can be dated back to the 16th Century during the reign of Queen Elizabeth I, where in a book published in 1596 it states:
"in some place the Shepherd hath his cabin going upon a wheele for to remove here and there at his pleasure".
This is probably the very first mention of a shepherds hut in the form that we currently recognise.
In more rugged terrain such as Scotland, Wales and Moreland areas of England, with boggy grounds or hilly areas the more permanent building, sometimes referred to as a 'lookers hut' was built to protect the shepherd from his sometimes bleak environment. Traditionally the Hut contained a small stove, a straw bed over a cage where lambs could be kept and a simple medicine cupboard containing various potions.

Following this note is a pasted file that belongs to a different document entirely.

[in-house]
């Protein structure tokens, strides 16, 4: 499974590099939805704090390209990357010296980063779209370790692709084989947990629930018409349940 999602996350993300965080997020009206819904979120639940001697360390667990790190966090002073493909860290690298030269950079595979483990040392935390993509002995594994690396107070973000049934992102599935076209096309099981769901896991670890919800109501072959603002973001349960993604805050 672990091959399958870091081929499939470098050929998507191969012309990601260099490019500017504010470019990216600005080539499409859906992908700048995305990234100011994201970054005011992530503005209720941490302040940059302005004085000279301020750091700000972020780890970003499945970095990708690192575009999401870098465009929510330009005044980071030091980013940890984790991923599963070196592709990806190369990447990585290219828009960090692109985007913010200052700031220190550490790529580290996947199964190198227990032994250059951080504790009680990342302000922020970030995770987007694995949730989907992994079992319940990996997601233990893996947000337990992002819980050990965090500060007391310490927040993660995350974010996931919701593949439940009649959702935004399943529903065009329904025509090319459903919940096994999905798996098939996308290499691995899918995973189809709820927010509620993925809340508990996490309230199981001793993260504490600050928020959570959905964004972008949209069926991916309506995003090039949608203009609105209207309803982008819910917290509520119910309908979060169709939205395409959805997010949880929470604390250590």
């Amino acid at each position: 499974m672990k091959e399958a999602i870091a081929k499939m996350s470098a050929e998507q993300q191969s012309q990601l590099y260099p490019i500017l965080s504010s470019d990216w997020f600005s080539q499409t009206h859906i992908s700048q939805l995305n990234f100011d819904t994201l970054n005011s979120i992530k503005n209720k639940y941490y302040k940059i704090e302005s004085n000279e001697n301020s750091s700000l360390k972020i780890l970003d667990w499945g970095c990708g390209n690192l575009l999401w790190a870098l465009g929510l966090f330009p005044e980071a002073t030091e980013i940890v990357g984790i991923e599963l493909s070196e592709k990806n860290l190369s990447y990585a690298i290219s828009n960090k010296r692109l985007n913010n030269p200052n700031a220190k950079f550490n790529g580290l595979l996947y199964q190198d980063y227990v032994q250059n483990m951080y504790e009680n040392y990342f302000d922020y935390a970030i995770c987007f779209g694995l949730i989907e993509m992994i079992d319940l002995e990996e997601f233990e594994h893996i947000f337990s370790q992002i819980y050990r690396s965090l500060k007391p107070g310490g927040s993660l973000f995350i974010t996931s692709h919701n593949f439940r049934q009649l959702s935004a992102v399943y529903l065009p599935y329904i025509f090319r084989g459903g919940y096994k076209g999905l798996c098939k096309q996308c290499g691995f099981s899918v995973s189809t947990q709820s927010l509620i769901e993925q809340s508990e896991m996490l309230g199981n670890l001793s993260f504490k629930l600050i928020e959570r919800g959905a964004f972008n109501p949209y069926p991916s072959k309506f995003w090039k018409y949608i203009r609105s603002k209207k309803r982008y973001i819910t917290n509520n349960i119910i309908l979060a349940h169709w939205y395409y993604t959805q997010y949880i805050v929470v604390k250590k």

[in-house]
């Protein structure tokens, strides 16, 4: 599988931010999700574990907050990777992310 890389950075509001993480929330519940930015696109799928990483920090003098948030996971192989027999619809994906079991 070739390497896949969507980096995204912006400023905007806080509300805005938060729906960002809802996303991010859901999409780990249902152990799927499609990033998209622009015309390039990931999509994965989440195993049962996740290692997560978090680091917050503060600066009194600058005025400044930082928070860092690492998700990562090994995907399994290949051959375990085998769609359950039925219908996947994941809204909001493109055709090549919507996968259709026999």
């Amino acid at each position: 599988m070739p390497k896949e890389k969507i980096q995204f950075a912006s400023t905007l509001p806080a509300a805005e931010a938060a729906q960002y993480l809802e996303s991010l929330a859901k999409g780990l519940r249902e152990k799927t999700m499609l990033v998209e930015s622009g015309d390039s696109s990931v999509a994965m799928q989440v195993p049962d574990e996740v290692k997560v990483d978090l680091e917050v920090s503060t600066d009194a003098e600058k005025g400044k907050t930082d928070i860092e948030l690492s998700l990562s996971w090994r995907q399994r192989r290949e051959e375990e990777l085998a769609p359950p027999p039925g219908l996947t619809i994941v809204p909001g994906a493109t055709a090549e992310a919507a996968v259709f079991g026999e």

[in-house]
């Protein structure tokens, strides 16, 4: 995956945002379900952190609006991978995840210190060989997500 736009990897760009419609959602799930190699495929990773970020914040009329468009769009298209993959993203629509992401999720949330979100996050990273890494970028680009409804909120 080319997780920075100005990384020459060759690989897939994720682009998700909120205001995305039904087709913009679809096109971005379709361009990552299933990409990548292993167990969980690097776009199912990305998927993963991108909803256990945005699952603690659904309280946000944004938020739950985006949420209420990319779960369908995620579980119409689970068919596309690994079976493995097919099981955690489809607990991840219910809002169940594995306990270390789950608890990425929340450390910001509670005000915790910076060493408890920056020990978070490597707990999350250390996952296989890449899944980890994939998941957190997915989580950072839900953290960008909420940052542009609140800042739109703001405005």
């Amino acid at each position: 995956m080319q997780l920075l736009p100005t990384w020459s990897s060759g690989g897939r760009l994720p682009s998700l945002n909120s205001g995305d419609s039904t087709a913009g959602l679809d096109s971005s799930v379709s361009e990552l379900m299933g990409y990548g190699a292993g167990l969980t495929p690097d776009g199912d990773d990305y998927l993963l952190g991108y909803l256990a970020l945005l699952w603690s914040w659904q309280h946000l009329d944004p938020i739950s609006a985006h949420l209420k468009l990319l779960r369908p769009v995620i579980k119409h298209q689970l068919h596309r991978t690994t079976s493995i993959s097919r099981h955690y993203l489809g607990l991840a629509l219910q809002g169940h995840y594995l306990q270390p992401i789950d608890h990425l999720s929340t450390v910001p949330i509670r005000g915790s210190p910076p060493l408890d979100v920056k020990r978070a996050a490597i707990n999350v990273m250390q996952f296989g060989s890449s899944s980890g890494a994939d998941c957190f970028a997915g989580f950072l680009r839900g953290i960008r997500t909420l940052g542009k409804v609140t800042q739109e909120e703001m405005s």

A shepherds hut was a big investment to a farm or Estate, costing the equivalent of up to 6 months of the Shepherd's salary. However it seems that ownership in most cases stayed with the Landowners rather than the Shepherd.
The First World War bought about changes in farming practices which led to the gradual decline of the shephed hut. A few huts carried on providing comfort and shelter to their Shepherd, but by around 1950, most were either pushed into a wood to provide somewhere for the gamekeeper to store his Pheasant feed, abandoned on the edge of a field or being broken up and burnt as they had became redundant.
Using traditional designs and techniques blended with cutting edge technology, Dorset Shepherd Huts aims to provide beautiful, quality huts for space-seekers, artists, likers of peace and quiet and shepherds alike. Contact us for more information or to view our huts.